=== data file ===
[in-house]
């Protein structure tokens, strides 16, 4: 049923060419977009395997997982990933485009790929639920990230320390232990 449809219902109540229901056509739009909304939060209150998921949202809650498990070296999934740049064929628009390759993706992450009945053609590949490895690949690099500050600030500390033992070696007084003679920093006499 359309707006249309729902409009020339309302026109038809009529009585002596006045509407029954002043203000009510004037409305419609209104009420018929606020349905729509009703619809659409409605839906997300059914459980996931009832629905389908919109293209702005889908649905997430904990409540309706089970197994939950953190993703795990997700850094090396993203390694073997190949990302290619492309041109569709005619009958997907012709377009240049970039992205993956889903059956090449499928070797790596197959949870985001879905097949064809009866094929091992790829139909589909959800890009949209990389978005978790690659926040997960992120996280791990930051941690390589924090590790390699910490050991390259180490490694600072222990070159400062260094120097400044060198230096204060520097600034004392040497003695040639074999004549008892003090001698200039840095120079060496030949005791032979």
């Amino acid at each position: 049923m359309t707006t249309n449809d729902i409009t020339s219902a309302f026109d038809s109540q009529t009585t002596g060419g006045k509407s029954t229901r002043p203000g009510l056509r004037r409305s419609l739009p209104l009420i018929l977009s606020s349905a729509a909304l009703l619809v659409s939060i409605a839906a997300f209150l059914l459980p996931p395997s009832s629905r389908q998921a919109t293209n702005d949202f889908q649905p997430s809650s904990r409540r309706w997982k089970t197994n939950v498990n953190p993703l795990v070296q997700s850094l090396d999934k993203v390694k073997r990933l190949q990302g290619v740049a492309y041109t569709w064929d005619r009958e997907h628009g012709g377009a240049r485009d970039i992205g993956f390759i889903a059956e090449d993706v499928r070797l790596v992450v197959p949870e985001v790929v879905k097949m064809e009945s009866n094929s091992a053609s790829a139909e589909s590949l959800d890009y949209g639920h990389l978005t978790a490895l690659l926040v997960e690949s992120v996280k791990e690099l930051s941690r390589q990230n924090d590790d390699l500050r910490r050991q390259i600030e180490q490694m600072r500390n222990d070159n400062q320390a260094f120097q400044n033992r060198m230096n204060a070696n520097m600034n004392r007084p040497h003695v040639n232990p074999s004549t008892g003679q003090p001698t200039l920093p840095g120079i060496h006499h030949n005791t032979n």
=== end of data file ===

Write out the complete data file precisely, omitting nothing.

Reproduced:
[in-house]
């Protein structure tokens, strides 16, 4: 049923060419977009395997997982990933485009790929639920990230320390232990 449809219902109540229901056509739009909304939060209150998921949202809650498990070296999934740049064929628009390759993706992450009945053609590949490895690949690099500050600030500390033992070696007084003679920093006499 359309707006249309729902409009020339309302026109038809009529009585002596006045509407029954002043203000009510004037409305419609209104009420018929606020349905729509009703619809659409409605839906997300059914459980996931009832629905389908919109293209702005889908649905997430904990409540309706089970197994939950953190993703795990997700850094090396993203390694073997190949990302290619492309041109569709005619009958997907012709377009240049970039992205993956889903059956090449499928070797790596197959949870985001879905097949064809009866094929091992790829139909589909959800890009949209990389978005978790690659926040997960992120996280791990930051941690390589924090590790390699910490050991390259180490490694600072222990070159400062260094120097400044060198230096204060520097600034004392040497003695040639074999004549008892003090001698200039840095120079060496030949005791032979």
């Amino acid at each position: 049923m359309t707006t249309n449809d729902i409009t020339s219902a309302f026109d038809s109540q009529t009585t002596g060419g006045k509407s029954t229901r002043p203000g009510l056509r004037r409305s419609l739009p209104l009420i018929l977009s606020s349905a729509a909304l009703l619809v659409s939060i409605a839906a997300f209150l059914l459980p996931p395997s009832s629905r389908q998921a919109t293209n702005d949202f889908q649905p997430s809650s904990r409540r309706w997982k089970t197994n939950v498990n953190p993703l795990v070296q997700s850094l090396d999934k993203v390694k073997r990933l190949q990302g290619v740049a492309y041109t569709w064929d005619r009958e997907h628009g012709g377009a240049r485009d970039i992205g993956f390759i889903a059956e090449d993706v499928r070797l790596v992450v197959p949870e985001v790929v879905k097949m064809e009945s009866n094929s091992a053609s790829a139909e589909s590949l959800d890009y949209g639920h990389l978005t978790a490895l690659l926040v997960e690949s992120v996280k791990e690099l930051s941690r390589q990230n924090d590790d390699l500050r910490r050991q390259i600030e180490q490694m600072r500390n222990d070159n400062q320390a260094f120097q400044n033992r060198m230096n204060a070696n520097m600034n004392r007084p040497h003695v040639n232990p074999s004549t008892g003679q003090p001698t200039l920093p840095g120079i060496h006499h030949n005791t032979n």